Godfall Review: pretty but paper thin

Godfall is, according to the ad copy, a “first-of-its-kind, looter-slasher, melee action-RPG”. Mix that in with some beautiful introduction videos and it seems like an amazing game that will keep you enthralled and on the edge of your seat.

It doesn’t. I’d go so far as saying the Godfall isn’t even fun.

Yes, it does look good and I can’t really fault the gameplay or the controls, it’s just all a bit thin. Once you get past the attractive parts there’s not a lot behind it.

Gods look good

Visually the game is amazing. It’s full of glowing lights and beautifully created scenery. The worlds look detailed, themed on elements. The water world, for example, really looks like it’s underwater, which is pretty nice.

But despite all this detail it’s not an open world. You can’t explore everywhere you want, just wander pre-made paths encountering small groups of random enemies. There are climbable ledges and tether points that you can jump to but it’s all fairly linear.

The suits of armour you unlock are fantastically detailed. Each is themed after an animal or insect, based on zodiac signs of various cultures apparently. Each one also has a gender, so the big muscular ones are male, the smaller, wasp-waisted ones with breasts are female, and the generally basic athletic ones are also male. It’s a weird call, especially as your character’s voice changes depending on what armour they are wearing.

As an aside, the Aries armour (called Mesa in the game), is a female character. I’m not sure how much the creators thought about this, beyond making a breastplate with ram horns. 🙄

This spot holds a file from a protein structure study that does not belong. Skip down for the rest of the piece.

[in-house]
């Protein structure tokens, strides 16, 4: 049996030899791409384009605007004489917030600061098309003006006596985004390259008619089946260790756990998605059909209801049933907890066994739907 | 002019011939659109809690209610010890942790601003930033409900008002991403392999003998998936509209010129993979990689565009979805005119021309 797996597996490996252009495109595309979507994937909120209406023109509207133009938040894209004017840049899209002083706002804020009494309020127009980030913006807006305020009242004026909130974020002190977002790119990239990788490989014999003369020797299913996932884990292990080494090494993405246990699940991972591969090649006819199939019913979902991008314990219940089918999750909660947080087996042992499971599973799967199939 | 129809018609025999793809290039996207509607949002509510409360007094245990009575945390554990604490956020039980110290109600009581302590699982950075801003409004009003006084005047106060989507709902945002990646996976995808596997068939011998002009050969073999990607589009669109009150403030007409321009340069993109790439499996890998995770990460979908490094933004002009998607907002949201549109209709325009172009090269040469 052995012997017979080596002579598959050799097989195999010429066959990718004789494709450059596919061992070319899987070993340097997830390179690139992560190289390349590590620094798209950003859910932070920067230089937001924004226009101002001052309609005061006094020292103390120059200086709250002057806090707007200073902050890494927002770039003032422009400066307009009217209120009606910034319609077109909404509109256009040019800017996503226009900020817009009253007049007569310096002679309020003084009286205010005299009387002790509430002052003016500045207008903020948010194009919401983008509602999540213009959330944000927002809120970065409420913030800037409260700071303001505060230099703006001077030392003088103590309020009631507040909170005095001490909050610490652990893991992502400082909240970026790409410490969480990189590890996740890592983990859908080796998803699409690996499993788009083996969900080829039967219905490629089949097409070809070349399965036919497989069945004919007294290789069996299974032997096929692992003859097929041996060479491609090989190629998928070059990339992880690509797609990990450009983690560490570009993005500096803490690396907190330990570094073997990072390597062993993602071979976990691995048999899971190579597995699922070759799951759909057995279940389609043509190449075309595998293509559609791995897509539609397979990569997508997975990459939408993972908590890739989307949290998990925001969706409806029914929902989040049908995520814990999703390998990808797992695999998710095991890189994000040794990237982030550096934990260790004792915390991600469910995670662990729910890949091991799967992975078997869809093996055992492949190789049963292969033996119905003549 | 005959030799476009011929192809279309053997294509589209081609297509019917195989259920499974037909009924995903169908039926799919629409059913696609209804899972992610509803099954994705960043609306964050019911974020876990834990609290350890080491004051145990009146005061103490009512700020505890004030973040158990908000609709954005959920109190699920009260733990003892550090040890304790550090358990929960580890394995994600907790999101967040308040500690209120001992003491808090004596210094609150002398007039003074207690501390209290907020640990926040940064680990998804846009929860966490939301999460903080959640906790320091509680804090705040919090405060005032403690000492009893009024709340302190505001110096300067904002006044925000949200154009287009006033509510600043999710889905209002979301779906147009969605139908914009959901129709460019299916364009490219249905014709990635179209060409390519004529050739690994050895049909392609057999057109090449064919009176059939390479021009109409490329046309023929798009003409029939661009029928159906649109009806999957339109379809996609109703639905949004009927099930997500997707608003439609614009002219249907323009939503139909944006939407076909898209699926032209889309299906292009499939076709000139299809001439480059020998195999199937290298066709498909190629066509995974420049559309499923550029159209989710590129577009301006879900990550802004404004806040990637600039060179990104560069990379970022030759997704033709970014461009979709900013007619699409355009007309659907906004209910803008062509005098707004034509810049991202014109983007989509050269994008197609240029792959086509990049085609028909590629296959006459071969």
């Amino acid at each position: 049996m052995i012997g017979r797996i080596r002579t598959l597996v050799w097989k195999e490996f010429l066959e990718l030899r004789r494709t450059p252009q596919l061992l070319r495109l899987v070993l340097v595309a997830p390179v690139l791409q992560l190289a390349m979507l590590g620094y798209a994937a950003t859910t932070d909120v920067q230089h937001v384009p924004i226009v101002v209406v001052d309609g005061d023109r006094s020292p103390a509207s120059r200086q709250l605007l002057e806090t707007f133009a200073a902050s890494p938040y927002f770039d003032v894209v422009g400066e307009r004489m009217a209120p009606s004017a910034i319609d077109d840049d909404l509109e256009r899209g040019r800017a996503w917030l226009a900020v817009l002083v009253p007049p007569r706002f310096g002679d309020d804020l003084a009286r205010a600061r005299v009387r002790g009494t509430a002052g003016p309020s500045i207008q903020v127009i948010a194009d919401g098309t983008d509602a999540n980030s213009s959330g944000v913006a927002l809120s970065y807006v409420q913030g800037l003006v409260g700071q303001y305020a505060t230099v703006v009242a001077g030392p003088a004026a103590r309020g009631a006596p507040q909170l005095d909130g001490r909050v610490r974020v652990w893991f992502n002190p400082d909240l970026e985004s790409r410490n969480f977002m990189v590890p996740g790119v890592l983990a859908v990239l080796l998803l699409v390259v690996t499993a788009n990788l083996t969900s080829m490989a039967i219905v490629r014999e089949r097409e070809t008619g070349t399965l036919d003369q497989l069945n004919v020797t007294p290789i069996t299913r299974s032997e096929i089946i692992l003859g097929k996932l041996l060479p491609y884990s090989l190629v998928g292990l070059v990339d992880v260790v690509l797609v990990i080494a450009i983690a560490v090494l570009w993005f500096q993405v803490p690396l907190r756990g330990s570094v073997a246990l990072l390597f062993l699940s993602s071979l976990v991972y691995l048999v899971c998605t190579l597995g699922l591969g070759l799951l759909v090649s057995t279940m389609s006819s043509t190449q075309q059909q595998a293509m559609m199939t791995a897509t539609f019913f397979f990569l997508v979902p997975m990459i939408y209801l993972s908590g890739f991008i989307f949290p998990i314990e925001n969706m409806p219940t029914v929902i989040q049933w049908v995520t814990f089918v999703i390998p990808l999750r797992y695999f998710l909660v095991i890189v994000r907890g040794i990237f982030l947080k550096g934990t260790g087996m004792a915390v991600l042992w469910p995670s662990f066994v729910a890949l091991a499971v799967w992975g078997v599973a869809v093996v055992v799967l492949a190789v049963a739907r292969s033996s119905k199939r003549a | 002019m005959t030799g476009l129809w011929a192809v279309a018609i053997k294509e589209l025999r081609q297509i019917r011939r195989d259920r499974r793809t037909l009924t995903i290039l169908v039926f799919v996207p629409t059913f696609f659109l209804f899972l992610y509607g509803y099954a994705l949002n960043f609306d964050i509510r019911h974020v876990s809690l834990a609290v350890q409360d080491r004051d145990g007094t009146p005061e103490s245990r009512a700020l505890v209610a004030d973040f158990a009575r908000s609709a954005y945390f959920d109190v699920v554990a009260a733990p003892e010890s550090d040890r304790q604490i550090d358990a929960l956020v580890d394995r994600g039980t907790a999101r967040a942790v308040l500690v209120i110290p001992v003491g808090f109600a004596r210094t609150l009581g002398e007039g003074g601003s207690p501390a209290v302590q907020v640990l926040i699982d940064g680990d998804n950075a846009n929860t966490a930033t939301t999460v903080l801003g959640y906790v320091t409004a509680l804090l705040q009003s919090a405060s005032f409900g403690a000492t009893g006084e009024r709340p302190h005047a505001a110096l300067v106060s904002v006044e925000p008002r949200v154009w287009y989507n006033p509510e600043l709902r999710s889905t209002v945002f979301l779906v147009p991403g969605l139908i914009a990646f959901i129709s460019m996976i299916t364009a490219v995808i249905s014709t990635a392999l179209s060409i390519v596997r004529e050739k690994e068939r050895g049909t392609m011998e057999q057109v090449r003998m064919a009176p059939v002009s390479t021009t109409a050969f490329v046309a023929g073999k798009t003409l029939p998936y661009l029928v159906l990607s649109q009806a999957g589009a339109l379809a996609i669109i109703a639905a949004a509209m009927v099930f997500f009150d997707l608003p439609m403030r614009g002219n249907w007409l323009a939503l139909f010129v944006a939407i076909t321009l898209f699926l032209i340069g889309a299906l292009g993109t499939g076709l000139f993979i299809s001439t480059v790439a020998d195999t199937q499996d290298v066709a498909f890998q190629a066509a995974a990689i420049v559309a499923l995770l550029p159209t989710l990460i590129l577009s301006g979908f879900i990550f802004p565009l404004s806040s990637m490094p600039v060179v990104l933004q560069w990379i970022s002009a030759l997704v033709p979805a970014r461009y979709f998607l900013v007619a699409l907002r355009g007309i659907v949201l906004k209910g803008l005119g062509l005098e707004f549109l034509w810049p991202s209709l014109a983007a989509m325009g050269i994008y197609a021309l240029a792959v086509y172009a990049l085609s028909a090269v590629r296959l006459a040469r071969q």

While the armour is incredibly detailed and the focus point of most of the game, you can’t really get a good look at them. You can’t see the front when you’re in the game because the camera swivels around. And you can’t see the back in the menus because you can’t swivel the character. It seems like a lot of effort went into character design and then the decision was made not to show them off.

First-of-its-kind

Is it really though? Nothing about Godfall felt new or innovative.

You’re a protagonist out to avenge a betrayal by your brother. To do this you get allies and collect power-ups until you’re strong enough to face him. Of course, he has collected a group of lieutenants, that you must defeat first and in a particular order, and to get to them you’ll need to complete side missions to collect various MacGuffins.

Go there, beat up those baddies. Now go here and beat up these baddies. Repeat. It’s a tale as old as time. Nothing new here.

Along the way you’ll pick up new weapons and supplant your old ones. Or you can dismantle your old gear and use the remains to upgrade your favourites. Again, not a new mechanic.

You’ve got power stones that heal you and can confer temporary bonuses, these can also be upgraded. You’ve got banners, which are like area-of-effect spells and are super-useful in big fights. And you’ve got Augments which are added to your armour and act as boosts.